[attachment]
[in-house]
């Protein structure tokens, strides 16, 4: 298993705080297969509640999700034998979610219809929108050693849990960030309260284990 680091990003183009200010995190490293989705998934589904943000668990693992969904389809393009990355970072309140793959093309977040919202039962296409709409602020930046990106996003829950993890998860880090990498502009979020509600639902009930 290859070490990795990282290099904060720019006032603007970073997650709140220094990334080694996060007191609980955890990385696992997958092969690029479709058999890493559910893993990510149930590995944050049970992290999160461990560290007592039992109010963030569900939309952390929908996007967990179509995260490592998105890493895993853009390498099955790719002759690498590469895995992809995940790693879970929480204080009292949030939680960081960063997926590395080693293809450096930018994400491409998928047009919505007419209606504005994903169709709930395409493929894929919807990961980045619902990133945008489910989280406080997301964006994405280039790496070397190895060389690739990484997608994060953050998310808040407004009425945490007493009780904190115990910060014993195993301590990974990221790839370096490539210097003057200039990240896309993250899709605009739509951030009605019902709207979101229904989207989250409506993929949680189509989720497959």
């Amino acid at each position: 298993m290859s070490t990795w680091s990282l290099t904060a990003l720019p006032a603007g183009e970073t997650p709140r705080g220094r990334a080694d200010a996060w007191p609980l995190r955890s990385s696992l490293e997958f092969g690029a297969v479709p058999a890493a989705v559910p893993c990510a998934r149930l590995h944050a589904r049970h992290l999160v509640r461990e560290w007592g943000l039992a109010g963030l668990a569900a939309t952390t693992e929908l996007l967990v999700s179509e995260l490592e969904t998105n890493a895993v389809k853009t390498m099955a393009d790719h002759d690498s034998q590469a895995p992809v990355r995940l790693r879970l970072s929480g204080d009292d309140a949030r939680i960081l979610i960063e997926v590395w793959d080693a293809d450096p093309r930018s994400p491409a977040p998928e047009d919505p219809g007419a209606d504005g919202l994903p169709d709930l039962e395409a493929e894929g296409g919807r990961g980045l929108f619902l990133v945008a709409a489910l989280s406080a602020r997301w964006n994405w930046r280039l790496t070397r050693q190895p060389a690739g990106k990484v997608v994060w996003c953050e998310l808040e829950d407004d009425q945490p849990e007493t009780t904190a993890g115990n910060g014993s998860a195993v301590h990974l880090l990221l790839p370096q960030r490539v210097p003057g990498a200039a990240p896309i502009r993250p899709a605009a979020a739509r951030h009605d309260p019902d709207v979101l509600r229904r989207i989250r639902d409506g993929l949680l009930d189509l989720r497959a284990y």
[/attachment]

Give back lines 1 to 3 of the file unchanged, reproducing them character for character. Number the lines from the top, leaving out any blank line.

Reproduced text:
[in-house]
């Protein structure tokens, strides 16, 4: 298993705080297969509640999700034998979610219809929108050693849990960030309260284990 680091990003183009200010995190490293989705998934589904943000668990693992969904389809393009990355970072309140793959093309977040919202039962296409709409602020930046990106996003829950993890998860880090990498502009979020509600639902009930 290859070490990795990282290099904060720019006032603007970073997650709140220094990334080694996060007191609980955890990385696992997958092969690029479709058999890493559910893993990510149930590995944050049970992290999160461990560290007592039992109010963030569900939309952390929908996007967990179509995260490592998105890493895993853009390498099955790719002759690498590469895995992809995940790693879970929480204080009292949030939680960081960063997926590395080693293809450096930018994400491409998928047009919505007419209606504005994903169709709930395409493929894929919807990961980045619902990133945008489910989280406080997301964006994405280039790496070397190895060389690739990484997608994060953050998310808040407004009425945490007493009780904190115990910060014993195993301590990974990221790839370096490539210097003057200039990240896309993250899709605009739509951030009605019902709207979101229904989207989250409506993929949680189509989720497959």
């Amino acid at each position: 298993m290859s070490t990795w680091s990282l290099t904060a990003l720019p006032a603007g183009e970073t997650p709140r705080g220094r990334a080694d200010a996060w007191p609980l995190r955890s990385s696992l490293e997958f092969g690029a297969v479709p058999a890493a989705v559910p893993c990510a998934r149930l590995h944050a589904r049970h992290l999160v509640r461990e560290w007592g943000l039992a109010g963030l668990a569900a939309t952390t693992e929908l996007l967990v999700s179509e995260l490592e969904t998105n890493a895993v389809k853009t390498m099955a393009d790719h002759d690498s034998q590469a895995p992809v990355r995940l790693r879970l970072s929480g204080d009292d309140a949030r939680i960081l979610i960063e997926v590395w793959d080693a293809d450096p093309r930018s994400p491409a977040p998928e047009d919505p219809g007419a209606d504005g919202l994903p169709d709930l039962e395409a493929e894929g296409g919807r990961g980045l929108f619902l990133v945008a709409a489910l989280s406080a602020r997301w964006n994405w930046r280039l790496t070397r050693q190895p060389a690739g990106k990484v997608v994060w996003c953050e998310l808040e829950d407004d009425q945490p849990e007493t009780t904190a993890g115990n910060g014993s998860a195993v301590h990974l880090l990221l790839p370096q960030r490539v210097p003057g990498a200039a990240p896309i502009r993250p899709a605009a979020a739509r951030h009605d309260p019902d709207v979101l509600r229904r989207i989250r639902d409506g993929l949680l009930d189509l989720r497959a284990y």